• Multifactor authentication will be required for administrative access to any system within, or connected to, the cardholder data environment (CDE), even when connecting from within the corporate network. That means that, in addition to a password, anyone seeking to access the system must present some other form of identification, such as a fingerprint or optical scan. This requirement already applies to users, administrators and third parties accessing the system remotely. Note: Companies currently using multifactor authentication as a compensating control for technical noncompliance will no longer be able to list this as a compensating control after it becomes a requirement.
  • File integrity monitoring (FIM), or some kind of change-detection solution, will be required for all in-scope systems, which includes all systems connected to – not just those within – the CDE. Many organizations do not currently have FIM technology on point-of-sale terminals or administrative workstations.
  • Change management is an area of increasing concern for the Security Standards Council. PCI 3.2 requires organizations to carefully document all changes to in-scope systems, plus any controls that might be affected by each change, and prove that the controls have been tested post-implementation and that corrective action was taken, if needed, to restore an effective control environment.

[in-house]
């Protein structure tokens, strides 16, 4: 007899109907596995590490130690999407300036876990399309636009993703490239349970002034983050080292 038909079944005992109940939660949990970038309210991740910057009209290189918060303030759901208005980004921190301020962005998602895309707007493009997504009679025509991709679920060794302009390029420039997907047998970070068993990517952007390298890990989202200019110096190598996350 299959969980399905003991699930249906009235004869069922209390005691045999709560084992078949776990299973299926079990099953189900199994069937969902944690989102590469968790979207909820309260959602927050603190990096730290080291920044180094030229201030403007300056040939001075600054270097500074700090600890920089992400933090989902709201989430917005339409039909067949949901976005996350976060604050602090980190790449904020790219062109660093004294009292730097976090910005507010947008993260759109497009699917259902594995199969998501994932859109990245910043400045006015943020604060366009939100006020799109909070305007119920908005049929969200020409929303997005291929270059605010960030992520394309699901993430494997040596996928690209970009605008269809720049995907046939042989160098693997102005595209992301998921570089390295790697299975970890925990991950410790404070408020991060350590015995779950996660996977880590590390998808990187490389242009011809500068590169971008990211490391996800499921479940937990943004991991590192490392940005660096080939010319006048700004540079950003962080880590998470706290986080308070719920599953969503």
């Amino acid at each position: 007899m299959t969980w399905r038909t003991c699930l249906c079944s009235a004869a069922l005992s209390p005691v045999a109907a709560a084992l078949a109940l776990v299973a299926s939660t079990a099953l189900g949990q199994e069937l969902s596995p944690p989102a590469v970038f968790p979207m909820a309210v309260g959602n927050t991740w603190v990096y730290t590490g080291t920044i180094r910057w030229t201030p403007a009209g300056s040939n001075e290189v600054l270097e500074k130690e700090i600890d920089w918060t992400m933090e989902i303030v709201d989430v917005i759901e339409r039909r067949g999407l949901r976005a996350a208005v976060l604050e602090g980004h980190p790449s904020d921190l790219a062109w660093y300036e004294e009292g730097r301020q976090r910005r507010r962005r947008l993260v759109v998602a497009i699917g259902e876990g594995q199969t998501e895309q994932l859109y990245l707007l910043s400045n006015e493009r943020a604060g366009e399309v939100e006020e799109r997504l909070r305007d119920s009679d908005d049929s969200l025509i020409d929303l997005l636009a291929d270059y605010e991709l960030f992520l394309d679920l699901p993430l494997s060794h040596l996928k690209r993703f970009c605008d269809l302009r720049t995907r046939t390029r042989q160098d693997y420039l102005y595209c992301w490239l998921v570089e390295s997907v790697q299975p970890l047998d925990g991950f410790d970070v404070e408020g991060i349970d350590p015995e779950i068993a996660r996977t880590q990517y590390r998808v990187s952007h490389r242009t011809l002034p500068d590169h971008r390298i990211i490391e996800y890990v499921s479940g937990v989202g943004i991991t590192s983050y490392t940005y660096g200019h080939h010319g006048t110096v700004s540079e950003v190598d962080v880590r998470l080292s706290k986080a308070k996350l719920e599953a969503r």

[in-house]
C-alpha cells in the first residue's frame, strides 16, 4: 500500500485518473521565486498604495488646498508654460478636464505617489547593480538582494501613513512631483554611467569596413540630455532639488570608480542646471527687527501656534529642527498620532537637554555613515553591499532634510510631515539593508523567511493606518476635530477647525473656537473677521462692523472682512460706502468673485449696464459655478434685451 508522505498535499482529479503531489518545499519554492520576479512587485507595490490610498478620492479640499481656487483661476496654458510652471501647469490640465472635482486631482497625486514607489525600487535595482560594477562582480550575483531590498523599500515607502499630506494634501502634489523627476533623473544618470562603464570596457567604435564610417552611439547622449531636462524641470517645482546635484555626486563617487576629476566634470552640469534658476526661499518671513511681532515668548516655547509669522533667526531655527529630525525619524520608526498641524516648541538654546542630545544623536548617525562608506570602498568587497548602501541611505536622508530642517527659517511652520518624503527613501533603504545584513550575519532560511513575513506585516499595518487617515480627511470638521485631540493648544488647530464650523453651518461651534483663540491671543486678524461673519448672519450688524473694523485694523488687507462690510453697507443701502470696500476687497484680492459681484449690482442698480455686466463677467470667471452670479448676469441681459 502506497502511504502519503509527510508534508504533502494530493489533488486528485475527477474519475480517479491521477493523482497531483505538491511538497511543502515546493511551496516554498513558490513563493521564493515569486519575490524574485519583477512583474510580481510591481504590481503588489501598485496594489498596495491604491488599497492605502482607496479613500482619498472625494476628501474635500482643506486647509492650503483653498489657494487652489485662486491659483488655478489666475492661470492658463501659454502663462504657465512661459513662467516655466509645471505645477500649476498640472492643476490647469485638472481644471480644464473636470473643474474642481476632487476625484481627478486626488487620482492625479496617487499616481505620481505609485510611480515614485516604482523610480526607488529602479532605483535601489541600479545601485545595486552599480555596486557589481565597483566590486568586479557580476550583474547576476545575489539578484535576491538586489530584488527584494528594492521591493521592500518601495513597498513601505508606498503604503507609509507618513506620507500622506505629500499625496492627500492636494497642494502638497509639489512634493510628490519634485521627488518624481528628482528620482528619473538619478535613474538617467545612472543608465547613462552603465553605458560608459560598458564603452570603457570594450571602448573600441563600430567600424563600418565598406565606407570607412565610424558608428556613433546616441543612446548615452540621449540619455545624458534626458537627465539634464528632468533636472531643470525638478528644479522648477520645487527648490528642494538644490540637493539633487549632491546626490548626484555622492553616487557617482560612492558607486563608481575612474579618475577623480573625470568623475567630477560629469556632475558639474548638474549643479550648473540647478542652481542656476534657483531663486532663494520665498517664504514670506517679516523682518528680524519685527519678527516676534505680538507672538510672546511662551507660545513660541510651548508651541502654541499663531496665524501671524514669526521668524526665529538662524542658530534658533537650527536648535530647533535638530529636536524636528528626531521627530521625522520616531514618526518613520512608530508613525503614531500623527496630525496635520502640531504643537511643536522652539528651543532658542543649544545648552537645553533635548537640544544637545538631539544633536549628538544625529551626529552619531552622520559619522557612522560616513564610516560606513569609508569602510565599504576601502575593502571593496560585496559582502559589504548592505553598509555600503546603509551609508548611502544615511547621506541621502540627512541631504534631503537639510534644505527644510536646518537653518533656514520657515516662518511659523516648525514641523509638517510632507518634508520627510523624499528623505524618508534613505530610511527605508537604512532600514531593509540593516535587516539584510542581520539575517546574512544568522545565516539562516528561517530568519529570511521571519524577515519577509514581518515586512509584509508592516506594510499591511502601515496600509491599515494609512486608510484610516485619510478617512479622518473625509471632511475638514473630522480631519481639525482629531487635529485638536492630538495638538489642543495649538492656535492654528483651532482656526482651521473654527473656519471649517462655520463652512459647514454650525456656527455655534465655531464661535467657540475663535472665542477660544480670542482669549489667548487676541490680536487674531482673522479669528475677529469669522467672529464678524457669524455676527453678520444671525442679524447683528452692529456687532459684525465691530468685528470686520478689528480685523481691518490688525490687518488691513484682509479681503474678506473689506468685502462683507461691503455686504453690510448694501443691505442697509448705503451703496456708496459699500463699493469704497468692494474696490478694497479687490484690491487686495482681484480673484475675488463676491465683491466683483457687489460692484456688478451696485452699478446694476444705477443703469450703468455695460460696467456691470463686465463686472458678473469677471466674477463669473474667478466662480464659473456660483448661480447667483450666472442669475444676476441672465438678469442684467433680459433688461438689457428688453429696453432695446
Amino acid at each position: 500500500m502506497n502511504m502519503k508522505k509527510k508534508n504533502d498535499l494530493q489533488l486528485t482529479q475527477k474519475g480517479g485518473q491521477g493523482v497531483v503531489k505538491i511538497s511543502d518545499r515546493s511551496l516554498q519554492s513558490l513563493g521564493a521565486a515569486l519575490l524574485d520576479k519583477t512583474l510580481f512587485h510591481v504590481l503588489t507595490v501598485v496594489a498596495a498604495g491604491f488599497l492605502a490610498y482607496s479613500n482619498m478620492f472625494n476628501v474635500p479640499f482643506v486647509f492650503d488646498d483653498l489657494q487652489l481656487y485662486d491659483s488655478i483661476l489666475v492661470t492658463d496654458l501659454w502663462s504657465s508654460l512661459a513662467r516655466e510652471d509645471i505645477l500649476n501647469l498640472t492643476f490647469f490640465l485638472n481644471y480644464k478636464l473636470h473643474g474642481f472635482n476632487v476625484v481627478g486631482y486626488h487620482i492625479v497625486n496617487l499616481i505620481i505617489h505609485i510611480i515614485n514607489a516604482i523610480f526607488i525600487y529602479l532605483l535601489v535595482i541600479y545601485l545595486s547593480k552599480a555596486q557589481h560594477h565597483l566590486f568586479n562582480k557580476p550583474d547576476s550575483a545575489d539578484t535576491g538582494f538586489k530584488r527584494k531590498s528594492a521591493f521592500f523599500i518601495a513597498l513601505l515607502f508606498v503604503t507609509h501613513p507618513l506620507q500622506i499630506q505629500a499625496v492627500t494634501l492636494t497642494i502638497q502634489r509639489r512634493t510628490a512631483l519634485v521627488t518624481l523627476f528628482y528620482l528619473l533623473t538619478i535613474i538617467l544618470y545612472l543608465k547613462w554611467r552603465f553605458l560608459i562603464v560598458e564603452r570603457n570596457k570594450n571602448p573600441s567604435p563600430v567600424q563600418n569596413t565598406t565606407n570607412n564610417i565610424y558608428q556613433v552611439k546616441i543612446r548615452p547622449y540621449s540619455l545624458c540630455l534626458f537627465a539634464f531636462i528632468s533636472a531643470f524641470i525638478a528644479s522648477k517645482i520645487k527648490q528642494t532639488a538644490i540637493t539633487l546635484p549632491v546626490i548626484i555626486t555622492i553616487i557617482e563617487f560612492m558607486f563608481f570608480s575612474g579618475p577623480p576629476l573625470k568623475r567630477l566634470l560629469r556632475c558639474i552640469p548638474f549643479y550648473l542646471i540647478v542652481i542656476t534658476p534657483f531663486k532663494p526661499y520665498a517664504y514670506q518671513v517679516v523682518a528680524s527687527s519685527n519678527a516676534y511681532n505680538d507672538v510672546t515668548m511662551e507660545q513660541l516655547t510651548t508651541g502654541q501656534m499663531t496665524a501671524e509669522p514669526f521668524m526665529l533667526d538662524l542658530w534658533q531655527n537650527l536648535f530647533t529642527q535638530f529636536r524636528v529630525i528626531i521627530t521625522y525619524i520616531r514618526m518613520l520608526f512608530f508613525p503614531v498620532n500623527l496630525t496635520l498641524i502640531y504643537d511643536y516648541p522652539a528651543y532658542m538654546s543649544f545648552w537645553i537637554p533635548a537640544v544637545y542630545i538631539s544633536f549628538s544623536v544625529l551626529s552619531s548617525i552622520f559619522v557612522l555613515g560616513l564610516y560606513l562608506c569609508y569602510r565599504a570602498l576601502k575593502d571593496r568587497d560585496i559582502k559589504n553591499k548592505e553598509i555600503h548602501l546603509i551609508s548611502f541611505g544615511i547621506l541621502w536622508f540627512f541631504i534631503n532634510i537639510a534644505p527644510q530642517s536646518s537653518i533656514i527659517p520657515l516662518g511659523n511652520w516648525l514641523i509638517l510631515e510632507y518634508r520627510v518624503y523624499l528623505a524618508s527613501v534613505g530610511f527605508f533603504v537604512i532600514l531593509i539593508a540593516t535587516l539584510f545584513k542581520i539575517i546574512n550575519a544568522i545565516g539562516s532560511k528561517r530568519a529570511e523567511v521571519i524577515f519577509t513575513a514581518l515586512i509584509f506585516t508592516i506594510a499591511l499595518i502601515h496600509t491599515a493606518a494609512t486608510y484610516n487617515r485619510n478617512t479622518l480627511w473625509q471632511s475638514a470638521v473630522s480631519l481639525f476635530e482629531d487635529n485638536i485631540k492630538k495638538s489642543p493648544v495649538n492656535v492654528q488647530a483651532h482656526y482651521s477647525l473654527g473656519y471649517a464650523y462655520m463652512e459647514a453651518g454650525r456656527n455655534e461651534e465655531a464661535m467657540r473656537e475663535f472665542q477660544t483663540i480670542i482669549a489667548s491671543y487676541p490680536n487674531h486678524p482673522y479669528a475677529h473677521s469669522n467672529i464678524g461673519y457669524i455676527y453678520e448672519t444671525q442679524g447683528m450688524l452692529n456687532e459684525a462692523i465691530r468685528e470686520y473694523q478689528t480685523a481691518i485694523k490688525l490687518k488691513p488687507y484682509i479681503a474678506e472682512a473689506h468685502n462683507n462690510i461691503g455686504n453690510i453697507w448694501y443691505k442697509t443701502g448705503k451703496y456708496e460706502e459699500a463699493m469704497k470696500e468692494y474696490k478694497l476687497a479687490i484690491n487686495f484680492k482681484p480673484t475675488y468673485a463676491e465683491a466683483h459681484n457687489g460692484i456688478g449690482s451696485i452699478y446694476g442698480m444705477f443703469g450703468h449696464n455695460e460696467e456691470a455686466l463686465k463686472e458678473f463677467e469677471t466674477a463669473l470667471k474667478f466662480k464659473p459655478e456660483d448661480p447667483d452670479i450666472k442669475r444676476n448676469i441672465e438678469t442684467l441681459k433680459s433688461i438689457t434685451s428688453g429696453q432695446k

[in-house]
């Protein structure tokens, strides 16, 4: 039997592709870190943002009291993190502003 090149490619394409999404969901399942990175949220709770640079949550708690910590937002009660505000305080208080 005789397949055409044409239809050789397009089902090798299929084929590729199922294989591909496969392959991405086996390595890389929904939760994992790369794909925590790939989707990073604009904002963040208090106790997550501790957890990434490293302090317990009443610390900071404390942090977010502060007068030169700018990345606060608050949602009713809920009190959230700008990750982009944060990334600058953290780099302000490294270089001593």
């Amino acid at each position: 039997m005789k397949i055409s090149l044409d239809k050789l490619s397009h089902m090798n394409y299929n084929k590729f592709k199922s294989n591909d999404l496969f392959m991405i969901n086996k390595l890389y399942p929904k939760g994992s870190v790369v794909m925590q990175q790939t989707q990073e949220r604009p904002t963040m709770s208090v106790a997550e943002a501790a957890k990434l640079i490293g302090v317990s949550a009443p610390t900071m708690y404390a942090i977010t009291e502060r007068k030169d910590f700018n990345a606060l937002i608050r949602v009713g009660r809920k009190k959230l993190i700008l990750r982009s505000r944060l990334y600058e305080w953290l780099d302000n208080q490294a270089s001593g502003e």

Service providers face even greater scrutiny under the new standards.

  • Security controls monitoring needs to be able to detect failures, and the provider must have supporting processes that document how to fix control failures, as well as processes for documentation, determining root causes and getting security systems back into operation.
  • Executive management responsibility is another hot-button issue. PCI 3.2 requires service providers to assign a member of executive management to be responsible for protecting the CDE. This executive will oversee testing and sign an attestation of compliance.
  • Operational reviews must be conducted quarterly. Service providers are required to perform quarterly reviews of operational processes, including, but not limited to, daily logs, firewall rules, configuration standards, security alerts and change management procedures.